Xylitol Dog Poisoning: Brief Guide

Xylitol is a common sugar substitute in many candy bars, gum, peanut butter, toothpaste, “sugar free” foods, and other foods.

Humans can digest xylitol while dogs cannot digest xylitol and can be poisonous to dogs and other animals. Be careful when feeding human foods to canines because they could contain xylitol.

What is Xylitol?

Xylitol naturally occurs in fruits such as strawberries, plums, and pumpkins. The processed food industry adds xylitol to many foods to enhance sweetness and to lower total calories.

How does Xylitol Affect Dogs?

A dog’s pancreas maintains its blood sugar levels by releasing insulin when necessary. When ingested, Xylitol overstimulates insulin production and a dangerous drop in blood sugar can occur. Clinical signs of poisoning can occur 10-60 minutes after consumption. Liver damage may also occur.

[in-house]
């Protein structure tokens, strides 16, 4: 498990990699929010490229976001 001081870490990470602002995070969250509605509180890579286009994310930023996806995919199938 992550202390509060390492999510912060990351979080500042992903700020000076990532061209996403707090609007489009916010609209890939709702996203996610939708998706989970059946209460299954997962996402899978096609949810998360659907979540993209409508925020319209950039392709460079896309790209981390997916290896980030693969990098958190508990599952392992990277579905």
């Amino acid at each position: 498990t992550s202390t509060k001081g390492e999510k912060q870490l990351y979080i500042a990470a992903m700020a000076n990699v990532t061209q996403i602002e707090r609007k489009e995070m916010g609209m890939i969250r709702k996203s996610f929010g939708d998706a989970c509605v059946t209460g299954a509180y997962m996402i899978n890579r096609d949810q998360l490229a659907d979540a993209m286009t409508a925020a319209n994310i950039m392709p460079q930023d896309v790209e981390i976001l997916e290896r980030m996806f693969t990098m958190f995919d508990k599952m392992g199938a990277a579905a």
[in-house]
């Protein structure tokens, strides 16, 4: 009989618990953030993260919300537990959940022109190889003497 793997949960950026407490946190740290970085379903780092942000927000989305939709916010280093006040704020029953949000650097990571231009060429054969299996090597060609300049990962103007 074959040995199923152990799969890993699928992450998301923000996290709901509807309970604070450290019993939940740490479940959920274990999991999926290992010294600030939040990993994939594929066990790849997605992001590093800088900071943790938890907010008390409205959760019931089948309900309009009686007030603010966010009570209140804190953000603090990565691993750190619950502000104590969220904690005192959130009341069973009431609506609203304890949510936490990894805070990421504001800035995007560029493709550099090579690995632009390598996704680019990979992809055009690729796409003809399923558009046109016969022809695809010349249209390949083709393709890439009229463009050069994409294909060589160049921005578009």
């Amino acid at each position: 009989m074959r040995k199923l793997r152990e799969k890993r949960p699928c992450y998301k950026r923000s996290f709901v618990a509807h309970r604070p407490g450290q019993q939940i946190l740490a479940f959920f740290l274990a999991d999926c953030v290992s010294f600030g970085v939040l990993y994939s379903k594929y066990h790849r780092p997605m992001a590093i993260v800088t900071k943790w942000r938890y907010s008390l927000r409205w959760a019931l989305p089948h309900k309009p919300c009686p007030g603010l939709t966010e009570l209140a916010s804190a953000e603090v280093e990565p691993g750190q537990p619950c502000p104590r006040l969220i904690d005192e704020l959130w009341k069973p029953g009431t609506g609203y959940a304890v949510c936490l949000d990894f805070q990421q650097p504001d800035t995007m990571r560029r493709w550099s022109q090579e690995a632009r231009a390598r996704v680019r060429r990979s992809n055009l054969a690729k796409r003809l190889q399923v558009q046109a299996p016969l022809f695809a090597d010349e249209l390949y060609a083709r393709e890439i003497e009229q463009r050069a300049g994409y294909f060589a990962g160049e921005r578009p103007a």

Even the smallest dosage, a dose of 50 mg of Xylitol per pound of body weight can result in complications.

A breath mint contains around 0.22 to 1 gram of Xylitol. For a lethal dose, a 10-pound dog only needs one breath mint.

Xylitol Dog Poisoning Clinical Signs

Clinical signs can occur 10-60 minutes after Xylitol consumption. The most common clinical signs are: 

  • Vomiting 
  • Weakness 
  • Lack of coordination or difficulty walking or standing 
  • Weakness/sluggishness or lethargy 
  • Tremors 
  • Seizures 
  • Coma 


Contact your veterinarian or the Pet Poison Helpline® as soon as you believe your dog has eaten items containing Xylitol. Veterinarians will use fluids, IV drugs, and liver protective medications to address the clinical signs.